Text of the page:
Now it's the editorial page -- the Weekend in Review/Opinion section, where all that East Coast liberal sausage is made.
The April 10, 2010 New York Times will again call me "Mr. Steigerwald" when it carries this editorial on page WK9:

"The Truth About Charley"

"Bill Steigerwald has made an intriguing, if disheartening, discovery that seems to have eluded admirers and scholars of John Steinbeck for decades. Steinbeck’s “Travels With Charley in Search of America” is shot through with dubious anecdotes and impossible encounters.

"Mr. Steigerwald, a former newspaperman, said he was planning to pay respectful tribute last year when he retraced Steinbeck’s 1960 journey — 10,000 miles from Long Island to Maine to California and back. But as he explained in a blog and an article in this month’s Reason magazine, facts got in the way...."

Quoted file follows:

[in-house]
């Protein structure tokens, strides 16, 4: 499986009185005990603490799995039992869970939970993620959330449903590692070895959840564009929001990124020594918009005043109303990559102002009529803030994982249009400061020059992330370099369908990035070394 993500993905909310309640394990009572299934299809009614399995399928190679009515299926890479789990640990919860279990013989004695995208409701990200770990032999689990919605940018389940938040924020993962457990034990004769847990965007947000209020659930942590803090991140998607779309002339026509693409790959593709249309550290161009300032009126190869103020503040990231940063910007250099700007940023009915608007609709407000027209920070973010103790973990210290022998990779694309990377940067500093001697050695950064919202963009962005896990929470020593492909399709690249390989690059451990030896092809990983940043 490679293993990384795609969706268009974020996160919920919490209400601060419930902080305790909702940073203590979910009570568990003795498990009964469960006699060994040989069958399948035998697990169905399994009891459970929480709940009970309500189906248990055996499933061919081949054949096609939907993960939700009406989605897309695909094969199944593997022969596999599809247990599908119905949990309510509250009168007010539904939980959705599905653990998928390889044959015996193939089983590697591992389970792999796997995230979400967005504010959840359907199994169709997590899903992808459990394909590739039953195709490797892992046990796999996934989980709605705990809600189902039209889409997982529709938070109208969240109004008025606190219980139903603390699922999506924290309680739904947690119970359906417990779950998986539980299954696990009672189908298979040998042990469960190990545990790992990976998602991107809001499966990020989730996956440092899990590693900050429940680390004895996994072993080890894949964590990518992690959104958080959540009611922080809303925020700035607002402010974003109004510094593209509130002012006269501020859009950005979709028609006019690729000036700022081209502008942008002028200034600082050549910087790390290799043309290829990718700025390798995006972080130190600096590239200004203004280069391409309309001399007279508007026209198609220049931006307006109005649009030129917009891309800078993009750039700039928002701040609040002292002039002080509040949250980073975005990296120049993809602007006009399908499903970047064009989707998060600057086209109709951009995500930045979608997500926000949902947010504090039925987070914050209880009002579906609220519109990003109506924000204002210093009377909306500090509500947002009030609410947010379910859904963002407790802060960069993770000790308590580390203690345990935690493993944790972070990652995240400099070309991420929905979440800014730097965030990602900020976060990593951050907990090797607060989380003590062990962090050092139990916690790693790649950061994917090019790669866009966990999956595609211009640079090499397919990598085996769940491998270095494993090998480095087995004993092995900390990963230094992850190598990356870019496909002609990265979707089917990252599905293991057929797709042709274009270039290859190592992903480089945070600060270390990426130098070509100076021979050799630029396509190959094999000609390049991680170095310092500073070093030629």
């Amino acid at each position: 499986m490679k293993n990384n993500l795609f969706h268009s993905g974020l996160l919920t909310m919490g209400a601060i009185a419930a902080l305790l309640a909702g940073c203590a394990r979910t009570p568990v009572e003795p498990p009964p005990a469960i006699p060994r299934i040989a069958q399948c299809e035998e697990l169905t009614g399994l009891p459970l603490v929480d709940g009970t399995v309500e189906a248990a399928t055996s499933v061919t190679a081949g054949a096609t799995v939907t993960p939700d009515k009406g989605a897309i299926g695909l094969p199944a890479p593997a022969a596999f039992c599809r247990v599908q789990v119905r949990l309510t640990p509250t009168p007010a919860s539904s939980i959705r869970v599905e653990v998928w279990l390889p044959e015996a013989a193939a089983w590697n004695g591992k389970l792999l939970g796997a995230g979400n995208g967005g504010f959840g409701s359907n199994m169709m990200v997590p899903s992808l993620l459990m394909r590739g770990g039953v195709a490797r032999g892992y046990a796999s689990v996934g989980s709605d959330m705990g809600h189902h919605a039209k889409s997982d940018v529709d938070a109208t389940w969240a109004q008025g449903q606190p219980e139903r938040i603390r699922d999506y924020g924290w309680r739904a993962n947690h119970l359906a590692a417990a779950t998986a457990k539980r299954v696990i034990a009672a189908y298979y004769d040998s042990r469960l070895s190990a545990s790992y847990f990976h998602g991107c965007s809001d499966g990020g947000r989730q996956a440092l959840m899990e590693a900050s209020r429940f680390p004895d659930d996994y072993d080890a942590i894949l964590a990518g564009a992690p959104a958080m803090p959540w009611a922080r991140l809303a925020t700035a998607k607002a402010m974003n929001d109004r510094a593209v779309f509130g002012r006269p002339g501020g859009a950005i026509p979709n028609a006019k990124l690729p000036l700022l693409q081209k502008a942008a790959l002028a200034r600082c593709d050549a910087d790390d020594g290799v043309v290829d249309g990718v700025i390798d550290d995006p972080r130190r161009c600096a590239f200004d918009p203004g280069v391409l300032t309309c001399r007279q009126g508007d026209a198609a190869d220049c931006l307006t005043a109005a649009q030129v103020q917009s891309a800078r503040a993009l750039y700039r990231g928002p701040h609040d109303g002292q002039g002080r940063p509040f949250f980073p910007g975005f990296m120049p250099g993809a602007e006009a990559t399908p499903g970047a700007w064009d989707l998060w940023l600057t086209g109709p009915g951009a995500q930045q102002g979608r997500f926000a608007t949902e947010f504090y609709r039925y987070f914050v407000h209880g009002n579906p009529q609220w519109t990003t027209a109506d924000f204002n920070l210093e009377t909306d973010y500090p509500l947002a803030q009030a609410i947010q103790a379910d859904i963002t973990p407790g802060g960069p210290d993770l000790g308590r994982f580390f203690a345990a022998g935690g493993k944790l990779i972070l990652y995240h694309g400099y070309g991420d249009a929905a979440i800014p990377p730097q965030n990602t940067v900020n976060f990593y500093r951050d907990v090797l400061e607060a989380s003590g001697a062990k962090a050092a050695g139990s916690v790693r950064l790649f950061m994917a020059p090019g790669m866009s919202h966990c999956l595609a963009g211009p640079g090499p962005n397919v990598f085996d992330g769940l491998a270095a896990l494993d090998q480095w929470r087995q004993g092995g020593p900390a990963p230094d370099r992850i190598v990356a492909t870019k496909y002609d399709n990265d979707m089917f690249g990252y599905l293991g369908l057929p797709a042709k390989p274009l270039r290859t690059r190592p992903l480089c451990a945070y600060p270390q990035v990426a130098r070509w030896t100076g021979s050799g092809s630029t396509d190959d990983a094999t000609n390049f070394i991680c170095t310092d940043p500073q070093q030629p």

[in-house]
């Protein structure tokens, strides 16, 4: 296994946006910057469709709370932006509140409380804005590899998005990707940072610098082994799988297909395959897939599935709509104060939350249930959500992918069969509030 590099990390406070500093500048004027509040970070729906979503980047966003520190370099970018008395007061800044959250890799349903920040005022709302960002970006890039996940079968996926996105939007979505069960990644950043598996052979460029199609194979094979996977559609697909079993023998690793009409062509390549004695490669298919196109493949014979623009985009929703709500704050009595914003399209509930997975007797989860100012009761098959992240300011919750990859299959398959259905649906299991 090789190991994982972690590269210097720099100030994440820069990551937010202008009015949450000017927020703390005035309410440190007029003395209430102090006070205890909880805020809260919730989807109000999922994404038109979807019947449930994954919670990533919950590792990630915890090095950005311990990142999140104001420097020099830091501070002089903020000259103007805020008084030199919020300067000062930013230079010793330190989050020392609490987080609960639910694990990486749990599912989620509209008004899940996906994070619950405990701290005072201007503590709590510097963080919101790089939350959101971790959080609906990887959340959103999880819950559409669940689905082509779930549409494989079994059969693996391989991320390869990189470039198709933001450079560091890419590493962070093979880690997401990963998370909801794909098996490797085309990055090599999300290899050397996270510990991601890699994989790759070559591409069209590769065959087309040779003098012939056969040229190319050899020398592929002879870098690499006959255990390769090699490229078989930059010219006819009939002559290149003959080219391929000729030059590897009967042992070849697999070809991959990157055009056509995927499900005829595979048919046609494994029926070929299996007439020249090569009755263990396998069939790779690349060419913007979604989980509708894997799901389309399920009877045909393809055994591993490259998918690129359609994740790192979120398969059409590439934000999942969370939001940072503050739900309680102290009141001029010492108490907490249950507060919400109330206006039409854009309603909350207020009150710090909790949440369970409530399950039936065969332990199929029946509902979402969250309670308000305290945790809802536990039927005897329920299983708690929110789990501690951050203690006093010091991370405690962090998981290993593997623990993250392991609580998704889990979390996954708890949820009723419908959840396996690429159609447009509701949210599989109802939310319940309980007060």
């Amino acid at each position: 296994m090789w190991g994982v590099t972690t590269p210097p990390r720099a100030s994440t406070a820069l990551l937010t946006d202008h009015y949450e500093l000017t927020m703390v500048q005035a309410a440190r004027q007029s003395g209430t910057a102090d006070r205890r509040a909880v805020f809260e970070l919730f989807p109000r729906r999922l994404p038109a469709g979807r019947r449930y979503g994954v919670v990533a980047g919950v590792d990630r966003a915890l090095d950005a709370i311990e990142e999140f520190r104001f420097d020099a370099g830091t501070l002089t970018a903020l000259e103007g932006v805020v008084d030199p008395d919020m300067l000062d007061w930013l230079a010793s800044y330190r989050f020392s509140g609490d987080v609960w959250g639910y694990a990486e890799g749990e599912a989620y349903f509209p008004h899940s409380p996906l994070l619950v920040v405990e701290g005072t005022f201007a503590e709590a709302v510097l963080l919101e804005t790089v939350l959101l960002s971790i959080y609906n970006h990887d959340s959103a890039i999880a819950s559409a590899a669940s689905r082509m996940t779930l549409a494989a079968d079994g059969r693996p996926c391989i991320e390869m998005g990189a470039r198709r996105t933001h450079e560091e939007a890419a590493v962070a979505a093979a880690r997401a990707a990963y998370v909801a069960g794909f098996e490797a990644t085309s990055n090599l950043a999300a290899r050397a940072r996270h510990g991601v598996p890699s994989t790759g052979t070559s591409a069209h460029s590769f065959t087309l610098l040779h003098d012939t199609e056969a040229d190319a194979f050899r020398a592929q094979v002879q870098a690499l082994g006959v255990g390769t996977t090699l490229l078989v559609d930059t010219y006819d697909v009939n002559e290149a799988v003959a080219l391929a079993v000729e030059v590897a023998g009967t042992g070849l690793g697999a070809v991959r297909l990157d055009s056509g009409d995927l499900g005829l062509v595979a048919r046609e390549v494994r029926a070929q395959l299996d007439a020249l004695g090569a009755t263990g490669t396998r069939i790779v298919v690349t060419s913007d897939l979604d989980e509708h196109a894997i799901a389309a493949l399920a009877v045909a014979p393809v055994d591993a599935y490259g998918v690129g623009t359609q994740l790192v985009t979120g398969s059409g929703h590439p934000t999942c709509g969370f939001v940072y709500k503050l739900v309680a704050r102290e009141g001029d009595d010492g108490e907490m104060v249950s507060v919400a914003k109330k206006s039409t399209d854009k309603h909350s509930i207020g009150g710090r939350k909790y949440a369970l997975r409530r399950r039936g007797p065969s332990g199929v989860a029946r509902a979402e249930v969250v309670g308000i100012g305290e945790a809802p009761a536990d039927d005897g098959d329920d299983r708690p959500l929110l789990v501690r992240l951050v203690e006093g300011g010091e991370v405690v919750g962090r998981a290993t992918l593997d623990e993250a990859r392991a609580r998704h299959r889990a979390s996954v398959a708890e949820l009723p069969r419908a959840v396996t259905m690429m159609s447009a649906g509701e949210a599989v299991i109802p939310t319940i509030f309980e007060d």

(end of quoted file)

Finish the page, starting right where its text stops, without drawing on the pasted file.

The Times won't win awards from the college literature professors of America who excuse Steinbeck's fact-fiddlings or argue that fiction and nonfiction are interchangeable and not worth trying to tell apart.

The Times says it straight and true:

"Steinbeck insisted his book was reality-based. He aimed to 'tell the small diagnostic truths which are the foundations of the larger truth.' Books labeled 'nonfiction' should not break faith with readers. Not now, and not in 1962, the year 'Travels With Charley' came out and Steinbeck won the Nobel Prize for literature."

Not since the New York Times wrote a scathing attack on the idea of a federal income tax -- sometime in the late 19th century -- have I been in such absolute agreement with its editorial page. I feel like sending them a check.

If you didn't see the original piece, "A Reality Check for Steinbeck and Charley," by Charles McGrath in the April 4, 2010, New York Times Book section, here it is.

Here's my giddy-thankful reaction to it. And here's a link to the April Reason magazine piece that started it all. And here's the Dec. 4, 2010, Post-Gazette piece that appeared before that.